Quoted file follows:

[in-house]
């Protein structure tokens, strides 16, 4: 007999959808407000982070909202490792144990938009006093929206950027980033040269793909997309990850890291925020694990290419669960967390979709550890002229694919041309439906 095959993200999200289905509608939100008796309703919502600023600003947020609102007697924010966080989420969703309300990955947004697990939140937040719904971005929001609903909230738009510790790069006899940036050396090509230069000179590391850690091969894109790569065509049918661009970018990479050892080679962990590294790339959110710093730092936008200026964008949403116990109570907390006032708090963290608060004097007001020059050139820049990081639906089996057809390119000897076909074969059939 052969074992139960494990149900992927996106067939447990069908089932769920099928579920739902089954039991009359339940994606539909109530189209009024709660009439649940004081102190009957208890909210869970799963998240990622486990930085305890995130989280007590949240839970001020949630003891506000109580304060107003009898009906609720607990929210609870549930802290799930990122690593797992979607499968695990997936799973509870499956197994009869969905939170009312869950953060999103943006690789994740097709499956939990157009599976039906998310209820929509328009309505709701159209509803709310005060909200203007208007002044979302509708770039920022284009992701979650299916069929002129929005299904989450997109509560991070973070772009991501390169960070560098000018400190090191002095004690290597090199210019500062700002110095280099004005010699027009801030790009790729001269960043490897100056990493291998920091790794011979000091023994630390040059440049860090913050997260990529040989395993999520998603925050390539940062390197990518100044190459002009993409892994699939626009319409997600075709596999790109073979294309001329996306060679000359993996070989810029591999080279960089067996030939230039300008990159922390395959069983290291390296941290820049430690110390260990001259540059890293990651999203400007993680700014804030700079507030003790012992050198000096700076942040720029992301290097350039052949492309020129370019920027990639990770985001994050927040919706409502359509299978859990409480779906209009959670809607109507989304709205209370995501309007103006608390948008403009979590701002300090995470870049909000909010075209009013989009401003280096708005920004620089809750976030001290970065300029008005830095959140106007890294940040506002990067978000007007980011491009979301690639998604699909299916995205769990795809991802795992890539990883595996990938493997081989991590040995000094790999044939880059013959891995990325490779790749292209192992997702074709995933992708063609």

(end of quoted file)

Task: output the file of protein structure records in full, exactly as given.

[in-house]
């Protein structure tokens, strides 16, 4: 007999959808407000982070909202490792144990938009006093929206950027980033040269793909997309990850890291925020694990290419669960967390979709550890002229694919041309439906 095959993200999200289905509608939100008796309703919502600023600003947020609102007697924010966080989420969703309300990955947004697990939140937040719904971005929001609903909230738009510790790069006899940036050396090509230069000179590391850690091969894109790569065509049918661009970018990479050892080679962990590294790339959110710093730092936008200026964008949403116990109570907390006032708090963290608060004097007001020059050139820049990081639906089996057809390119000897076909074969059939 052969074992139960494990149900992927996106067939447990069908089932769920099928579920739902089954039991009359339940994606539909109530189209009024709660009439649940004081102190009957208890909210869970799963998240990622486990930085305890995130989280007590949240839970001020949630003891506000109580304060107003009898009906609720607990929210609870549930802290799930990122690593797992979607499968695990997936799973509870499956197994009869969905939170009312869950953060999103943006690789994740097709499956939990157009599976039906998310209820929509328009309505709701159209509803709310005060909200203007208007002044979302509708770039920022284009992701979650299916069929002129929005299904989450997109509560991070973070772009991501390169960070560098000018400190090191002095004690290597090199210019500062700002110095280099004005010699027009801030790009790729001269960043490897100056990493291998920091790794011979000091023994630390040059440049860090913050997260990529040989395993999520998603925050390539940062390197990518100044190459002009993409892994699939626009319409997600075709596999790109073979294309001329996306060679000359993996070989810029591999080279960089067996030939230039300008990159922390395959069983290291390296941290820049430690110390260990001259540059890293990651999203400007993680700014804030700079507030003790012992050198000096700076942040720029992301290097350039052949492309020129370019920027990639990770985001994050927040919706409502359509299978859990409480779906209009959670809607109507989304709205209370995501309007103006608390948008403009979590701002300090995470870049909000909010075209009013989009401003280096708005920004620089809750976030001290970065300029008005830095959140106007890294940040506002990067978000007007980011491009979301690639998604699909299916995205769990795809991802795992890539990883595996990938493997081989991590040995000094790999044939880059013959891995990325490779790749292209192992997702074709995933992708063609």